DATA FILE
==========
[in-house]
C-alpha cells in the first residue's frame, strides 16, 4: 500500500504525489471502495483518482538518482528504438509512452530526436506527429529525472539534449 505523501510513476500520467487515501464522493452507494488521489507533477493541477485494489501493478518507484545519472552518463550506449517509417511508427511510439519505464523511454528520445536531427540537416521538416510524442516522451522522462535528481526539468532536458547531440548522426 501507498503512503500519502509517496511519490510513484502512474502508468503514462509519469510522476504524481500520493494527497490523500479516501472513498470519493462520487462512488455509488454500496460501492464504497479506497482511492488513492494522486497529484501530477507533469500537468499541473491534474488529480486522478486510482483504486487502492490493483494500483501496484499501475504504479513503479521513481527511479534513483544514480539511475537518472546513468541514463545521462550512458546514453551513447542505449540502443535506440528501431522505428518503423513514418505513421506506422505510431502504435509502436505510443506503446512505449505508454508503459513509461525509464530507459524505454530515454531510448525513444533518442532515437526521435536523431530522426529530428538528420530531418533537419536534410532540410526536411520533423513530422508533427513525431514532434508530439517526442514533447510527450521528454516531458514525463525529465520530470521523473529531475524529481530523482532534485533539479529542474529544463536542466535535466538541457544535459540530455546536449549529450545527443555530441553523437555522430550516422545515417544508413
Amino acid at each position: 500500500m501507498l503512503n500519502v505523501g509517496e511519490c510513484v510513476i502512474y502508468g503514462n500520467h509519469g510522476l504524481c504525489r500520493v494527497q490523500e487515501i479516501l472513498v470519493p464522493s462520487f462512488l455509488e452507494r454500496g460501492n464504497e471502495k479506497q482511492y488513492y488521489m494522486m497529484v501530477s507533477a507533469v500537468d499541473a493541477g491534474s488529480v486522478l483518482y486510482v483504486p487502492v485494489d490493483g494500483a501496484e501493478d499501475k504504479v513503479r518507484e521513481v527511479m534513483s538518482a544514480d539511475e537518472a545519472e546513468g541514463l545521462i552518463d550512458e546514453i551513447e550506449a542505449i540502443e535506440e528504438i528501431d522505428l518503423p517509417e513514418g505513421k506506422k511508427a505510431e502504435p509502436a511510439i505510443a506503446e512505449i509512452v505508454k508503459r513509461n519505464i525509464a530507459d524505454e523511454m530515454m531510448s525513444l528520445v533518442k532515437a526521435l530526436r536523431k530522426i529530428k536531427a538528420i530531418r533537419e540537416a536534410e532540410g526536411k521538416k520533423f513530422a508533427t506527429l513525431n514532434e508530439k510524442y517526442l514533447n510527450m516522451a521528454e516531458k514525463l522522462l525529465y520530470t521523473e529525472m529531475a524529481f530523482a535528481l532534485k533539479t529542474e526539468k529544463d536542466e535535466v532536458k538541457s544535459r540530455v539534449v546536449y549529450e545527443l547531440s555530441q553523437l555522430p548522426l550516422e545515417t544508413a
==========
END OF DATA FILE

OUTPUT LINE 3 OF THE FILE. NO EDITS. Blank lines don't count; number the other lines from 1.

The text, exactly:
Amino acid at each position: 500500500m501507498l503512503n500519502v505523501g509517496e511519490c510513484v510513476i502512474y502508468g503514462n500520467h509519469g510522476l504524481c504525489r500520493v494527497q490523500e487515501i479516501l472513498v470519493p464522493s462520487f462512488l455509488e452507494r454500496g460501492n464504497e471502495k479506497q482511492y488513492y488521489m494522486m497529484v501530477s507533477a507533469v500537468d499541473a493541477g491534474s488529480v486522478l483518482y486510482v483504486p487502492v485494489d490493483g494500483a501496484e501493478d499501475k504504479v513503479r518507484e521513481v527511479m534513483s538518482a544514480d539511475e537518472a545519472e546513468g541514463l545521462i552518463d550512458e546514453i551513447e550506449a542505449i540502443e535506440e528504438i528501431d522505428l518503423p517509417e513514418g505513421k506506422k511508427a505510431e502504435p509502436a511510439i505510443a506503446e512505449i509512452v505508454k508503459r513509461n519505464i525509464a530507459d524505454e523511454m530515454m531510448s525513444l528520445v533518442k532515437a526521435l530526436r536523431k530522426i529530428k536531427a538528420i530531418r533537419e540537416a536534410e532540410g526536411k521538416k520533423f513530422a508533427t506527429l513525431n514532434e508530439k510524442y517526442l514533447n510527450m516522451a521528454e516531458k514525463l522522462l525529465y520530470t521523473e529525472m529531475a524529481f530523482a535528481l532534485k533539479t529542474e526539468k529544463d536542466e535535466v532536458k538541457s544535459r540530455v539534449v546536449y549529450e545527443l547531440s555530441q553523437l555522430p548522426l550516422e545515417t544508413a